Patients who have been diagnosed and treated for non-Hodgkin’s lymphoma may have symptoms of post traumatic stress disorder (PTSD). These finding were recently published in the Journal of Clinical Oncology.
Post traumatic stress disorder is an anxiety disorder that can develop after a traumatic or life-threatening event. Symptoms of PTSD may include re-living the experience, irritability, difficultly sleeping, trouble concentrating, nervousness or anxiety, and symptoms of depression. Previous research suggests that diagnosis and treatment for cancer may produce stress and other symptoms that adversely affect a patient’s daily functioning and quality of life. Less is known, however, about long-term effects after treatment is completed.
In this recent study conducted in North Carolina, researchers evaluated 886 non-Hodgkin’s lymphoma (NHL) survivors to determine if they suffered from PTSD symptoms that impacted their overall quality of life. In addition to learning more about the possibility of PTSD among NHL survivors, researchers hoped to identify risk factors for PTSD so that these factors may be addressed among susceptible patients.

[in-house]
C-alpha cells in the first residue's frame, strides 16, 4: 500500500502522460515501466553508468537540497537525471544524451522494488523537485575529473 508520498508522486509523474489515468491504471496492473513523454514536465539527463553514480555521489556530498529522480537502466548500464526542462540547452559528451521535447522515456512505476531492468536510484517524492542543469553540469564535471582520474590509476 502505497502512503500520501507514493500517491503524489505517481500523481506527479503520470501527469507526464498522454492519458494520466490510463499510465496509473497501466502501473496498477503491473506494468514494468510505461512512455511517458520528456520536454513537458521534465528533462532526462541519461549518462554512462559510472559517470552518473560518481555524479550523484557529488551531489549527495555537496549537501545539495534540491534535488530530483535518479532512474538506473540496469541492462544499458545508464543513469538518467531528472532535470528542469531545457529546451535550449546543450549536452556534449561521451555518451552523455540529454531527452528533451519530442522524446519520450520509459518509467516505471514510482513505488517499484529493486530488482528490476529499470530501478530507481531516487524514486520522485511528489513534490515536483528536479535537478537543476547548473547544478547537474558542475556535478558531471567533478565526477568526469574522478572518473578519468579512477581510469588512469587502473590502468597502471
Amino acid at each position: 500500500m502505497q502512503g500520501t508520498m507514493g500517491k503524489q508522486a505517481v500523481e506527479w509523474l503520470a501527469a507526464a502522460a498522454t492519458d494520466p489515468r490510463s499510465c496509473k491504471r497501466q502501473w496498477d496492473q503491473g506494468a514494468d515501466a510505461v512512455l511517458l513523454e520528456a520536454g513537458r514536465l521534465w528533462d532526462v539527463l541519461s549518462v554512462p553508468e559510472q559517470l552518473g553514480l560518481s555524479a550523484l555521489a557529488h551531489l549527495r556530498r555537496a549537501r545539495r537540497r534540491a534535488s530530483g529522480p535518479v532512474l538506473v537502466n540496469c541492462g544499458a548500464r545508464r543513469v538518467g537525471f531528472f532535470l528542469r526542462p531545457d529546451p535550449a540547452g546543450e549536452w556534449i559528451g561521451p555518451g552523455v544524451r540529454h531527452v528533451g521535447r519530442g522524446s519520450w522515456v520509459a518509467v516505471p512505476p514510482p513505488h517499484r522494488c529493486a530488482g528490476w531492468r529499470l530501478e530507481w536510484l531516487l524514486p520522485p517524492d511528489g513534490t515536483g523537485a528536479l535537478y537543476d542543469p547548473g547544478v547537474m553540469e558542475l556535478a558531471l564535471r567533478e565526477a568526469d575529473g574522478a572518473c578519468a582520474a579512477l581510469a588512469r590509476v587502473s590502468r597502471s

The ages of study participants ranged from 25–92 years. Patients were on average 10 years post diagnosis and treatment for NHL. Surveys among participants assessed quality of life and symptoms that may be related to PTSD.
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- 61% of patients reported no PTSD symptoms.
- 17% of patients were found to have PTSD or partial symptoms of PTSD.
- Modifiable risk factors associated with PTSD included less social support, negative attitude toward treatment or prognosis, and employment and insurance concerns.
- Demographic issues that were identified as risk factors included non-White ethnicity, less education, and younger age.
- Advanced disease, more recent diagnosis, and other coexisting illnesses were also associated with PTSD.
Although only 8% met the criteria for a diagnosis of PTSD, 39% indicated that cancer diagnosis and treatment had a significant impact on their lives long after treatment was completed. Early interventions to assist patients at risk may help minimize the symptoms of PTSD.
Reference: Smith, S., Zimmerman, S., Williams, C., et al. Post traumatic stress outcomes in non-Hodgkin’s lymphoma survivors. Journal of Clinical Oncology. 2008; 26(6): 934-941.
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